Too many book launches are panic attacks, similar to a trip to the dentist.
With 1.5 million books published last year, writers nowadays know that publicity for their books around book launch can be challenging. The days where you can silently write your book, and then scream about it on launch day are producing lesser results than they may have once done.
So we introduce this concept of author platform – slowly developing a trusting relationship with your ideal readers over time. So that, when your book finally does launch, you have an audience of people waiting for it. They WANT to buy it. They WANT to spread the word. You have to rely less on screaming at the world about your book, and more on communicating with an audience that already knows you and trusts you. An audience ready to take action, to buy your book.
But we are all busy. We put off core aspects of developing your brand as a writer because, well, you are writing; you are working through a tough publishing process, whether you are self-publishing or going through a traditional agent/publisher relationship.
So we wait. And as the book launch approaches, it becomes more and more similar to how we treat a trip to the dentist:
Between your twice a year checkups, you get busy. You brush, but you don’t floss as much as you could. You brush for 20 seconds, not 60. You miss the teeth in the back, day after day. And you justify it as “I am busy, I did brush every day… but I will floss tomorrow.”
Then you go to the dentist. And you panic. You hope for a clean checkup, no cavities. The image of a drill in your mouth comes closer to reality. You realize that you EASILY could have done better keeping your teeth clean in the past few months. You realize that those extra 60 seconds per day would, cumulatively, would have avoided the feeling of terror you now experience. You make promises to deities.
This is how many writers feel when they get to their book launch. They neglect developing their platform, building their audience over the months/years before the book launch, only to panic when the launch day approaches.
So they are left with few options other than to hope for a miraculous thing to happen. They have few options but to begin screaming: “Buy my book!” They desperately want to find a big audience, when really they have done very little preparation to even understand who their ideal audience is.
This is why so many previously published authors work with me the second time around, they learn from their mistakes: that publishing alone does not guarantee an audience.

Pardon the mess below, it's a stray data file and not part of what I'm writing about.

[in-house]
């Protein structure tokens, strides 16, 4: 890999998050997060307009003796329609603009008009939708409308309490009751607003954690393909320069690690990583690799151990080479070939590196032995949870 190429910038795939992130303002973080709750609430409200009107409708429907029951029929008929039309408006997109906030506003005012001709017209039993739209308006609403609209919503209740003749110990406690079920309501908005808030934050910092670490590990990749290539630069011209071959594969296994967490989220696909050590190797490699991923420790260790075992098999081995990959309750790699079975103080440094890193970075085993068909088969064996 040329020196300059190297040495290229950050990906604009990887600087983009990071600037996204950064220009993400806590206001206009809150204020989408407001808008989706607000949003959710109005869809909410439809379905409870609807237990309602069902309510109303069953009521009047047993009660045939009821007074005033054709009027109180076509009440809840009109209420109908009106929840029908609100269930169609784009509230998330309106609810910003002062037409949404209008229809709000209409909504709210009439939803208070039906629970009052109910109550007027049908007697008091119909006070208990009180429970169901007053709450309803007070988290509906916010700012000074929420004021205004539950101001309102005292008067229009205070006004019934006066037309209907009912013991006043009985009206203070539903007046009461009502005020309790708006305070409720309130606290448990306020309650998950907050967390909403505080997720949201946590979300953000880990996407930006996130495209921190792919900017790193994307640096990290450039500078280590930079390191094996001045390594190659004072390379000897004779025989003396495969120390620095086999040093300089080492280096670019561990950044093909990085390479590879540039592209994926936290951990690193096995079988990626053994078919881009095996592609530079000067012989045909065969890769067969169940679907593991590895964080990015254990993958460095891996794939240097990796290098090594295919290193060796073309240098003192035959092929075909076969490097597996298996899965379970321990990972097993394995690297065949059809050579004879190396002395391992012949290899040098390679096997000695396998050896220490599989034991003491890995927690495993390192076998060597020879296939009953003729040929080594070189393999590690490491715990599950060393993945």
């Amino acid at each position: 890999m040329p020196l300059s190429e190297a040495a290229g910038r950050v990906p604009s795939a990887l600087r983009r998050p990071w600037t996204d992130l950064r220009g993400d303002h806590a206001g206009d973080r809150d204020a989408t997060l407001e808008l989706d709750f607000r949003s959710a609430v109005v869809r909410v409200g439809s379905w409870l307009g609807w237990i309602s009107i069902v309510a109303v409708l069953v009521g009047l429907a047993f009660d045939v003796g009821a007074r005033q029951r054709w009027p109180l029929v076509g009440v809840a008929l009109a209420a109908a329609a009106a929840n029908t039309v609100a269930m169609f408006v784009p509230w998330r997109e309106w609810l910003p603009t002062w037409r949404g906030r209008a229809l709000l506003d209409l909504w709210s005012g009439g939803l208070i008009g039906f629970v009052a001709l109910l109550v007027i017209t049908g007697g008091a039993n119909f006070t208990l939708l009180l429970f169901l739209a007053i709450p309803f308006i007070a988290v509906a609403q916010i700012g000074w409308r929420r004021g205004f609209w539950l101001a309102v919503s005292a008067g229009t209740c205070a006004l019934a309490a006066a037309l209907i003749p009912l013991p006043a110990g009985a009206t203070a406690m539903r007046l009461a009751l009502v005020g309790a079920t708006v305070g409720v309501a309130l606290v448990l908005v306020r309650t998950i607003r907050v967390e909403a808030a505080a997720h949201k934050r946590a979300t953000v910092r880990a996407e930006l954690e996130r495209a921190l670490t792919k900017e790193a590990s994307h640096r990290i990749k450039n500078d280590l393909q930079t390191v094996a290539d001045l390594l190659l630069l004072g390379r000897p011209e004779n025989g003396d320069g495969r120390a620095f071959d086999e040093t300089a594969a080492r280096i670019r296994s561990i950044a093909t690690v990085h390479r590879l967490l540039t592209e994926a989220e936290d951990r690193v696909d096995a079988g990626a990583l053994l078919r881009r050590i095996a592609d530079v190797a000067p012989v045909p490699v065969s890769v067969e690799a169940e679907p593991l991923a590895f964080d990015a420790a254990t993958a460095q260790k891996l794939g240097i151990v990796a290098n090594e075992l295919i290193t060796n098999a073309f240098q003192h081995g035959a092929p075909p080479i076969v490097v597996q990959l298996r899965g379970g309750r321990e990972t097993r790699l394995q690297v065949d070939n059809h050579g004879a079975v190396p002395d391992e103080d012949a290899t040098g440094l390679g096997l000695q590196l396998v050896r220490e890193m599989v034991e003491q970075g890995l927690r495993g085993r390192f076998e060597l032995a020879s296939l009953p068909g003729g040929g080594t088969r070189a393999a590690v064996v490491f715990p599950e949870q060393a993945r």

A friend of mine said this to me recently: the highest price in the world? 1 cent. It is HARD to get someone to commit to buying a book, for ANY price. It is hard to get them to commit to reading 300 pages, to entering their credit card information, etc.
So how do we avoid this feeling, this panic of the drill in your mouth as you lead up to your book launch? At the most basic level, I would encourage you to answer these questions:
- Describe to me, in detail what your ideal readers read in the last 12 months. Specific book titles and authors. Tell me why they read those books, what was their deeper motivations, passions or needs?
- Where specifically can you go – online or off – to meet your readers? What blogs do they go to, what forums, social channels, print media, bookstores, organizational affiliations, what libraries, do they actively participate with?
- Who manages or organizes these places. I want names, email addresses, phone numbers.
- Who can you send a personal email to about your book that would care? Again: I want names.
The key word in the list above is: “SPECIFICALLY.” If you have to write this list all at once, it can be overwhelming, even stifling. But what if you add one name a week to a list? Or one place per month? That, 6 months from now, you would have a really strong list of:
- Other books and authors your ideal readers love.
- Places online and off where you can find your ideal readers.
- People who you know that can connect you to your ideal readers.
Wouldn’t that give you a sense of confidence. Options that feel like you are connecting to like-minds, not spamming unknown masses?
We talk a lot about the habit of writing, but this also applies to that habit of connecting. The more you understand who your audience is; where they are; what motivates them; who is connected to them – the more your book launch will feel like a natural extension of writing, and less like an arduous panic attack.